chilhood obesity
In Photo: Children and teens take off from the starting line for the annual run/walk for patients and their friends and families. Reuters/ Rick Wilking

A recent study has identified the existing six categories of obese people. The researchers at the University of Sheffield used by a population-based survey to list the six “types” of obese people.

The survey used questions related to the health, lifestyle, behaviour and demographics of the people. The ultimate aim of the researchers was to differentiate the categories of obese people so that physicians can tailor out weight loss programs for better management of each category.

"People with obesity can be very different, with important nuances, and we need to think about the complexities of managing the condition and how we can drive this forward into policy change," said lead researcher Dr Mark Green, reported Medscape Medical News.

The researchers conducted their study on 4,100 people in England who had a Body Mass Index (BMI) of 30 or more. Individuals with a BMI exceeding 30 are considered as obese. With the help of the survey questions, the researchers tried to look into the lifestyle habits of the individuals, who were mostly white, however, belonged to different socioeconomic classes, reported The Forbes.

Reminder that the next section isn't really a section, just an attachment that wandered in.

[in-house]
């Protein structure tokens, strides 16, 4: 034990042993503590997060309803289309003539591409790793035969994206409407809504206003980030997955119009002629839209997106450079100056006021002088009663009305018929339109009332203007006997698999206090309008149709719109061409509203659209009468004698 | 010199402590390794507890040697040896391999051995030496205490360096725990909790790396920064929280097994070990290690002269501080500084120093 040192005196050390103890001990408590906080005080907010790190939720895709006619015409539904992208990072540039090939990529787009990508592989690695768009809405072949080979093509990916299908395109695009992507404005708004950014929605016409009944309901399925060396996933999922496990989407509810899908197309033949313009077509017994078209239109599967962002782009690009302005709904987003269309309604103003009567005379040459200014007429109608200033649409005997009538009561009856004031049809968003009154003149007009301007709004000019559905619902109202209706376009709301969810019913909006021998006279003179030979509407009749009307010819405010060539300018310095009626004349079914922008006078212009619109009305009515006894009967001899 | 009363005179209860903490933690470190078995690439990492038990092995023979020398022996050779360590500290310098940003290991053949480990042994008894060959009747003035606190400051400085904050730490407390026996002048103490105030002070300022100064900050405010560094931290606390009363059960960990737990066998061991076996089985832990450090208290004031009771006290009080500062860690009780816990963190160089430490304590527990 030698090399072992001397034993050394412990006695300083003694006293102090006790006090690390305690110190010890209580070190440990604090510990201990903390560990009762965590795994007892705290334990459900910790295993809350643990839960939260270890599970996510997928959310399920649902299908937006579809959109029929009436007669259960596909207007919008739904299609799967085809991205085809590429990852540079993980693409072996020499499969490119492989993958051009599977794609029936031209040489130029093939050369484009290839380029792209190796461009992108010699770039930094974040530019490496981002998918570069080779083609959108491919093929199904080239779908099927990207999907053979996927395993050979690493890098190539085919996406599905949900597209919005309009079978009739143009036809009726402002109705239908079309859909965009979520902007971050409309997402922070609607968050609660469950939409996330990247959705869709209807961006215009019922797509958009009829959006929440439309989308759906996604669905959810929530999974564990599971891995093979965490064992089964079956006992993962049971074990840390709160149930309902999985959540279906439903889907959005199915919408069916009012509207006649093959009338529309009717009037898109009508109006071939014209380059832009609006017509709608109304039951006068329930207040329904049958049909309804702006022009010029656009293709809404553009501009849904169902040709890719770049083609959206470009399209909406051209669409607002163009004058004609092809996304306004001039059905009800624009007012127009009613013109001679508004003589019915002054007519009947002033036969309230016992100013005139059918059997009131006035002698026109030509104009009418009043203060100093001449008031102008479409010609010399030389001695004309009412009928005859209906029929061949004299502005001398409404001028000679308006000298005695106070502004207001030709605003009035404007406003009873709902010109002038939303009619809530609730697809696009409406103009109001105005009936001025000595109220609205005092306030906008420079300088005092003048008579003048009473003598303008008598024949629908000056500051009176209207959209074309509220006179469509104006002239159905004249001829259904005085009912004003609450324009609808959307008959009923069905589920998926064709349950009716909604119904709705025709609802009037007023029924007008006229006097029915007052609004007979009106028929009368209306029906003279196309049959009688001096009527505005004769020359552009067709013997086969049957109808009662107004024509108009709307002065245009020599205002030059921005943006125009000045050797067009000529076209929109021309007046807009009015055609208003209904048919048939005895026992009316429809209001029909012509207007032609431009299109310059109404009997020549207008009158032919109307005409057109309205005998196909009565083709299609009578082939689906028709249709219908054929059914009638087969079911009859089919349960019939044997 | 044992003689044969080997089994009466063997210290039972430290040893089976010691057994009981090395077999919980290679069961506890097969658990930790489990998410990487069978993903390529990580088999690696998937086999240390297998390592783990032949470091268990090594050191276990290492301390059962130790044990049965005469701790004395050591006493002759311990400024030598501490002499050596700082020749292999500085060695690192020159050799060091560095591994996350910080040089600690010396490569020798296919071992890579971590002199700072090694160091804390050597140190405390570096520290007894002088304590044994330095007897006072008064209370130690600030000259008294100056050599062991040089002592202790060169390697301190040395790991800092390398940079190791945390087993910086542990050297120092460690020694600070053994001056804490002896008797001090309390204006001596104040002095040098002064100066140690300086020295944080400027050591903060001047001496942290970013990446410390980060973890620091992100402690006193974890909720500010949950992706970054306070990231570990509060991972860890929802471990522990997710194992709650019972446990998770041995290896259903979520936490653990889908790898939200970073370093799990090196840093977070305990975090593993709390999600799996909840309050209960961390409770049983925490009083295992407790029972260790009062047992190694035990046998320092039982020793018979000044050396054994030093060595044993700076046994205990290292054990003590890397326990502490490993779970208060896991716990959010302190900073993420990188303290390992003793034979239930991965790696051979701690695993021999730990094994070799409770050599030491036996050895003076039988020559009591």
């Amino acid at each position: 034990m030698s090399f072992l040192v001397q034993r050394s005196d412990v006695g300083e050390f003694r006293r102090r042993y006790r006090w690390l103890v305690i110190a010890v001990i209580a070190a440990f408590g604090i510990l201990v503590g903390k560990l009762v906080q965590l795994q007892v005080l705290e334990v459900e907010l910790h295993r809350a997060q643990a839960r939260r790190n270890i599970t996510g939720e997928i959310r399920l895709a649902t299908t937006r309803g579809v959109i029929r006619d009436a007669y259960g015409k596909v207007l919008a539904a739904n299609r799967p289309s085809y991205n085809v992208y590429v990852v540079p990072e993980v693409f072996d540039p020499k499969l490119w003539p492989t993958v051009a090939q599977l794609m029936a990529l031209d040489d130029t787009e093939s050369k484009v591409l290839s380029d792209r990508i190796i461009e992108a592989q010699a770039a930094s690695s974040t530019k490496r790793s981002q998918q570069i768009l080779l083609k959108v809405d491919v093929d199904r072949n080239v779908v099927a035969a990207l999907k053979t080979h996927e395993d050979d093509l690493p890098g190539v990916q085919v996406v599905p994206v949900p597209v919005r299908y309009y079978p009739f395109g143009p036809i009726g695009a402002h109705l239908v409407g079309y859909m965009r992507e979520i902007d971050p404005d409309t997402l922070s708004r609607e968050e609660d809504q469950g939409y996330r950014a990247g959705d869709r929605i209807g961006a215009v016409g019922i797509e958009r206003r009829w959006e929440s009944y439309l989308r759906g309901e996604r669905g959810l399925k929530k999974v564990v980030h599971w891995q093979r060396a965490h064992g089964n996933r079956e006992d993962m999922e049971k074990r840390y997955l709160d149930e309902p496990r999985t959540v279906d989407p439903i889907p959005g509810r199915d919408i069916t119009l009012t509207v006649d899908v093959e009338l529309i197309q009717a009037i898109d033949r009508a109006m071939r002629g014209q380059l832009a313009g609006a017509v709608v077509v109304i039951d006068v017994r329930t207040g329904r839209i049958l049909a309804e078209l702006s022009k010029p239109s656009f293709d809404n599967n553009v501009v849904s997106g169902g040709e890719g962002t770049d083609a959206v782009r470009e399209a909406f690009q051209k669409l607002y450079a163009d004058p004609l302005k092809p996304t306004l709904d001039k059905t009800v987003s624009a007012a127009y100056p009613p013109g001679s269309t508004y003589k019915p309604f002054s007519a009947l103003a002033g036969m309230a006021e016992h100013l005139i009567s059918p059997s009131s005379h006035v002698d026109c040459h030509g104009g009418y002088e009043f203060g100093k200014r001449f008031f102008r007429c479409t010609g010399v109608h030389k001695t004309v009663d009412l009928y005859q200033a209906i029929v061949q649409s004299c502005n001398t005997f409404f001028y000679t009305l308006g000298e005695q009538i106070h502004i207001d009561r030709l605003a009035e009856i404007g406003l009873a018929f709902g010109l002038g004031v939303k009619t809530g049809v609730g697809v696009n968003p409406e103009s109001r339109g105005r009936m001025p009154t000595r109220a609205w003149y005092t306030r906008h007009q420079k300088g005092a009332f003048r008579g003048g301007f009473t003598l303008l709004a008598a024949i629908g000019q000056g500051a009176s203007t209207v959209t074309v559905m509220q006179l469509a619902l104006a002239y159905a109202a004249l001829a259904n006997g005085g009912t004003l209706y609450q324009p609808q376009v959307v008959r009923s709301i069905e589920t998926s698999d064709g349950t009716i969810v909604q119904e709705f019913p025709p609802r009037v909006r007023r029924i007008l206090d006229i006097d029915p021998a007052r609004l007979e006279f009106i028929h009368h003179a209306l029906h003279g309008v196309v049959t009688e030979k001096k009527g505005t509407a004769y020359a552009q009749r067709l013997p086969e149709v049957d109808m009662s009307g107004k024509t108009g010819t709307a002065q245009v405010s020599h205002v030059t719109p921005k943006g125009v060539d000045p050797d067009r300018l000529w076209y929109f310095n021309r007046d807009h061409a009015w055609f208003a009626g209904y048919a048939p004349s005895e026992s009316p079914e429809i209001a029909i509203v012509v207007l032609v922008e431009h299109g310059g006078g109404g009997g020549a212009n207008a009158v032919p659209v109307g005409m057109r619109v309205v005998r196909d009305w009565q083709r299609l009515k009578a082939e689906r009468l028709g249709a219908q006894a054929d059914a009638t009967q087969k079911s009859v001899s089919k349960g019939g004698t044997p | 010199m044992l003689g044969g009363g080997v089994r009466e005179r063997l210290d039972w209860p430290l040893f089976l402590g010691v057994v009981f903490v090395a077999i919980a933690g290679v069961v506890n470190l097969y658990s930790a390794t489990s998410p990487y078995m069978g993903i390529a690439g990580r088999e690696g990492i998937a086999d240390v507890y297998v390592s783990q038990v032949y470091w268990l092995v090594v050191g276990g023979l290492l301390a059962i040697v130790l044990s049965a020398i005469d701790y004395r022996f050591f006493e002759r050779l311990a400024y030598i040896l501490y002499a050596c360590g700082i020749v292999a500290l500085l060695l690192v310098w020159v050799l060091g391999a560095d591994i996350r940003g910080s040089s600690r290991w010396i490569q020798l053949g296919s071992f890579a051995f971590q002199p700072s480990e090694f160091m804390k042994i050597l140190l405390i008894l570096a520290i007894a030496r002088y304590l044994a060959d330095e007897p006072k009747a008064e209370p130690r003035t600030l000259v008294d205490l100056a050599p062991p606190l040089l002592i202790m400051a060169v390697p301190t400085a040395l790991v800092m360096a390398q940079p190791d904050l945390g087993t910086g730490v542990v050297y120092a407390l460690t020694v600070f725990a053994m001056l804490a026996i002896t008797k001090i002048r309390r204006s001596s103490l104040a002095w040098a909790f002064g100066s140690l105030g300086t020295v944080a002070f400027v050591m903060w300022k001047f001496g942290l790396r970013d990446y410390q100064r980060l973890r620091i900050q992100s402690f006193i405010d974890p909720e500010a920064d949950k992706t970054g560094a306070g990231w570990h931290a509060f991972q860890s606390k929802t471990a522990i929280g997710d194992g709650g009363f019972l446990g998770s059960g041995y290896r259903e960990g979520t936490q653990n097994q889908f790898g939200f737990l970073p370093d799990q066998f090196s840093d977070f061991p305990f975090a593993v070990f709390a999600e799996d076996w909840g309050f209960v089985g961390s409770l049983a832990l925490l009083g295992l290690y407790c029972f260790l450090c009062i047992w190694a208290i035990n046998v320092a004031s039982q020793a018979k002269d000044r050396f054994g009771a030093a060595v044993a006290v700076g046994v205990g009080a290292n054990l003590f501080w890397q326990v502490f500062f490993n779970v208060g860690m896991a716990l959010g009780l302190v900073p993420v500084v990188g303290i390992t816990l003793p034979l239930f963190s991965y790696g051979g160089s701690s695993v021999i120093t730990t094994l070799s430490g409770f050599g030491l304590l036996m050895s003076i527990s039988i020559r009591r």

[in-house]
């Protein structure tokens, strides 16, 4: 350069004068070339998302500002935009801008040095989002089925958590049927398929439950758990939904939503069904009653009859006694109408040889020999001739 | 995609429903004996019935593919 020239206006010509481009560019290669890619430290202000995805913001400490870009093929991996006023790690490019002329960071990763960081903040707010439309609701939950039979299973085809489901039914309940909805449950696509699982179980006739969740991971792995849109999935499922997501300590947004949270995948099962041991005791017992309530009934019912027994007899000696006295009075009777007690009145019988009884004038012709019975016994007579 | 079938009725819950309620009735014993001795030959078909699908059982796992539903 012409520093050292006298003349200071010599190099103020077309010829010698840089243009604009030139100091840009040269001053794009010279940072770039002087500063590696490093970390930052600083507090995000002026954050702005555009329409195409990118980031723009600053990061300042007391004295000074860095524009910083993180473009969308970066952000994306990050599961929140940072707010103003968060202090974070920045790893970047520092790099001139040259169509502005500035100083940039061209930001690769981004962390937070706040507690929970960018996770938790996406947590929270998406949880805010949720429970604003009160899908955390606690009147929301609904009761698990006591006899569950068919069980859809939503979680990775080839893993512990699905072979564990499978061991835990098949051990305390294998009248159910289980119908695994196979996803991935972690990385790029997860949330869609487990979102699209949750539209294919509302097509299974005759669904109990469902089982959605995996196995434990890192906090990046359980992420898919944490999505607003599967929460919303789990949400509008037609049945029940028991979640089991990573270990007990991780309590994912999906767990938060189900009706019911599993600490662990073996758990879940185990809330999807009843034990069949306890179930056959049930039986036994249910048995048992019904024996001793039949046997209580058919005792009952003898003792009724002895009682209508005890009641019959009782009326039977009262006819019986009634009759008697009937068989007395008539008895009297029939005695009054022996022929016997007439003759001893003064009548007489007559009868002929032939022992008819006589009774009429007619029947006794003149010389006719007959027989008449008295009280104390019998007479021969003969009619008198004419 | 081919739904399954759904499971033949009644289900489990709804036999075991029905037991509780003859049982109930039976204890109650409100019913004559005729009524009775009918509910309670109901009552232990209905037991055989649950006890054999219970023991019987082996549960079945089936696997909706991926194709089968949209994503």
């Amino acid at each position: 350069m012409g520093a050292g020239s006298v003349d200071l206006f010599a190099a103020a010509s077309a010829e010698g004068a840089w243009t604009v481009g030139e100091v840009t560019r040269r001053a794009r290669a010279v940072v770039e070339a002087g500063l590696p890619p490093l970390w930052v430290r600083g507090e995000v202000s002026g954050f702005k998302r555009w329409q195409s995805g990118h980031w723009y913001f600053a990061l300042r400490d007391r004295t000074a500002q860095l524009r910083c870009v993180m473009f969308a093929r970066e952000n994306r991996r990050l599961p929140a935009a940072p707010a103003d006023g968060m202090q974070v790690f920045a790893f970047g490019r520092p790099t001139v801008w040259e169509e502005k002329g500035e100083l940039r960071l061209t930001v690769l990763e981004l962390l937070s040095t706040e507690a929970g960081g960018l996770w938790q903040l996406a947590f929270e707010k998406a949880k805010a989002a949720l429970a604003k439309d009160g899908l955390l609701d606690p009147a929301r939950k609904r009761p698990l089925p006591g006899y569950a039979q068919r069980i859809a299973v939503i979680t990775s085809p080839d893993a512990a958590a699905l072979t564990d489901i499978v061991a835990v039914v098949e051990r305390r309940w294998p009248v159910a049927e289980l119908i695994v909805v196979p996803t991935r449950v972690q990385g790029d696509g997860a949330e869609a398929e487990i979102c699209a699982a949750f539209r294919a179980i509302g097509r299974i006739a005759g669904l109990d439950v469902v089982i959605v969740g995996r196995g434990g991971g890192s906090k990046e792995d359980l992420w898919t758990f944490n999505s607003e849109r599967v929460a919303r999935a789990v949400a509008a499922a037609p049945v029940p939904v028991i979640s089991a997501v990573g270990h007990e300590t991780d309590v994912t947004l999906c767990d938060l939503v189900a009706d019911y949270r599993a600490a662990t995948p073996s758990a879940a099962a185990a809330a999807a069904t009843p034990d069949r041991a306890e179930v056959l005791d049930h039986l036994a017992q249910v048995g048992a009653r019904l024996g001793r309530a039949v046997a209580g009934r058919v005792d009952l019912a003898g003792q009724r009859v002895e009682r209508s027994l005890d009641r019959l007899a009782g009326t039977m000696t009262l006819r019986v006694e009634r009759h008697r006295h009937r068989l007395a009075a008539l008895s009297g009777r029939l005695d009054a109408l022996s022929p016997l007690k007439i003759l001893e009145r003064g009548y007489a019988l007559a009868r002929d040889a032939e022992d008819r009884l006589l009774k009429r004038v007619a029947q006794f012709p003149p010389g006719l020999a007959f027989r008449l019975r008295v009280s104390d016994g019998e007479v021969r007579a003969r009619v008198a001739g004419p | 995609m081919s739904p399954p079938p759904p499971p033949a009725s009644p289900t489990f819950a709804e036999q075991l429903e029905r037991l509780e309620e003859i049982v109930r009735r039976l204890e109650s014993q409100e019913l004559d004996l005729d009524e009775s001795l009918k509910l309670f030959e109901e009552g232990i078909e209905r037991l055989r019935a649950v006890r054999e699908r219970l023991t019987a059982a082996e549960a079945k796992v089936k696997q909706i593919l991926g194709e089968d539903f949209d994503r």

The study results helped the researchers place people in six distinct categories—younger healthy females, younger males who are heavy drinkers, middle aged individuals who are unhappy and anxious, physically sick but happy elderly, older affluent healthy adults and people with very poor health. Each category had its own set of different factors and problems associated with them.

"With these six subgroups in mind, we need to stop treating everyone the same and start rethinking strategies for management and health promotion to take these groups into account and consider that some people might respond very differently," said Green, reported Medscape Medical News.

However, the study does not rule out the possibility of existence of other types of obese people. In addition, the study does not prove that the subject population became obese because of the factors listed under each subgroup type.

The study has been published online in the Journal of Public Health.

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